Israel’s blockade of the Hamas-ruled Gaza Strip has cost the seaside territory as much as $16.7 billion in economic losses and sent poverty and unemployment skyrocketing, a U.N. report said Wednesday, as it called on Israel to lift the closure.
The report by the U.N. Conference on Trade and Development echoed calls by numerous international bodies over the years criticizing the blockade. But its findings, looking at an 11-year period ending in 2018, marked perhaps the most detailed analysis of the Israeli policy to date.
Israel imposed the blockade in 2007 after Hamas, an Islamic militant group that opposes Israel’s existence, violently seized control of Gaza from the forces of the internationally recognized Palestinian Authority. The Israeli measures, along with restrictions by neighbouring Egypt, have tightly controlled the movement of people and goods in and out of the territory.
Israel says the restrictions are needed to keep Hamas from building up its military capabilities. The bitter enemies have fought three wars and numerous skirmishes over the years.
But critics say the blockade has amounted to collective punishment, hurting the living conditions of Gaza’s 2 million inhabitants while failing to oust Hamas or moderate its behaviour. Gaza has almost no clean drinking water, it suffers from frequent power outages and people cannot freely travel abroad.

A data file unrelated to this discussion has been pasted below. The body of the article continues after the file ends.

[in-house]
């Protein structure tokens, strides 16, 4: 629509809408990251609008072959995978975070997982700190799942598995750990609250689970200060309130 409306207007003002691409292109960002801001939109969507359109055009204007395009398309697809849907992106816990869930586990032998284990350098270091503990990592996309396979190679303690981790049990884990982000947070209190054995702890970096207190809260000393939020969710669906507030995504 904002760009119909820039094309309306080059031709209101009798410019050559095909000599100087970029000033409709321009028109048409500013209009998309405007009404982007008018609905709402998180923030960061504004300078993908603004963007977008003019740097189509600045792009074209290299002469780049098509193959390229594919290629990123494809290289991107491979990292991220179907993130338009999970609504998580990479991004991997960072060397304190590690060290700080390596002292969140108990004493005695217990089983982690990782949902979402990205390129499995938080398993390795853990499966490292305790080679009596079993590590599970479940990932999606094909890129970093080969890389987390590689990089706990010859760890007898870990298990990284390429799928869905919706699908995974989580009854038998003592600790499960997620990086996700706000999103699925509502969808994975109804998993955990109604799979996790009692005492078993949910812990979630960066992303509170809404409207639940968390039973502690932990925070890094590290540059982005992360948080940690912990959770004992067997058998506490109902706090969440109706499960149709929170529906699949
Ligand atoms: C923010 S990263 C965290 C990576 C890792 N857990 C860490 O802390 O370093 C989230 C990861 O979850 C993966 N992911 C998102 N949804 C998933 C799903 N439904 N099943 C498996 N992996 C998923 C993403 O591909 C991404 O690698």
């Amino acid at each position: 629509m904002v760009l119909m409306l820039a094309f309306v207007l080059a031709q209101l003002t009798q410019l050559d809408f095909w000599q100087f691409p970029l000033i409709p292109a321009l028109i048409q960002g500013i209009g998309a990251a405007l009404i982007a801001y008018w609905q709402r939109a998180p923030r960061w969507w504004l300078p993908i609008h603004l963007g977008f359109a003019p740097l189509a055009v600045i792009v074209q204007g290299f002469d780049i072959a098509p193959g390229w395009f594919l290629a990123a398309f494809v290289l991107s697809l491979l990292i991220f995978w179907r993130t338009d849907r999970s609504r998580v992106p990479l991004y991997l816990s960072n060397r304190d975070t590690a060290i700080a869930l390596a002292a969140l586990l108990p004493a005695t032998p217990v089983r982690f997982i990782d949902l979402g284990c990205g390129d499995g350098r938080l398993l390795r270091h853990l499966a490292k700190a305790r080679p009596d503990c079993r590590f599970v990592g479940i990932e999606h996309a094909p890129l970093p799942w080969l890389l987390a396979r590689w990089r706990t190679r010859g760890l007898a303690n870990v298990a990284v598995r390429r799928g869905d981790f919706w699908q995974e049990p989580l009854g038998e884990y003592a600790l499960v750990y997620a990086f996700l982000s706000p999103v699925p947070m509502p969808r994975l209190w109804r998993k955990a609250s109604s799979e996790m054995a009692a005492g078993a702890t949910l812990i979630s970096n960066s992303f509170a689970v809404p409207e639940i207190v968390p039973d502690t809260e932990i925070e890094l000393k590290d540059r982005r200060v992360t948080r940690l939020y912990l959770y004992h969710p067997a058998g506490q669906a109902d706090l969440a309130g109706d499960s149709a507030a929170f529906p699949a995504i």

“The result has been the near-collapse of Gaza’s regional economy and its isolation from the Palestinian economy and the rest of the world,” the U.N. agency said in a statement.
The report analyzed both the effects of the closure, which has greatly limited Gaza’s ability to export goods, as well as the effects of the three wars, which took place in 2008-2009, 2012 and 2014.
Video appears to show Israeli missiles intercept rockets fired from Gaza Strip
The last war was especially devastating, killing over 2,200 Palestinians, more than half of them civilians, and displacing some 100,000 people from homes that were damaged or destroyed, according to U.N. figures. Seventy-three people, including six civilians, were killed on the Israeli side, according to Israel’s Foreign Ministry, and indiscriminate Hamas rocket fire brought life to a standstill in southern Israel.
Using two methodologies, the report said that overall economic losses due to the blockade and wars ranged from $7.8 billion to $16.7 billion. It said Gaza’s economy grew by a total of just 4.8 per cent during the entire period, even as its population grew over 40 per cent.
These economic losses helped propel unemployment in Gaza from 35 per cent in 2006 to 52 per cent in 2018, one of the highest rates in the world, UNCTAD said.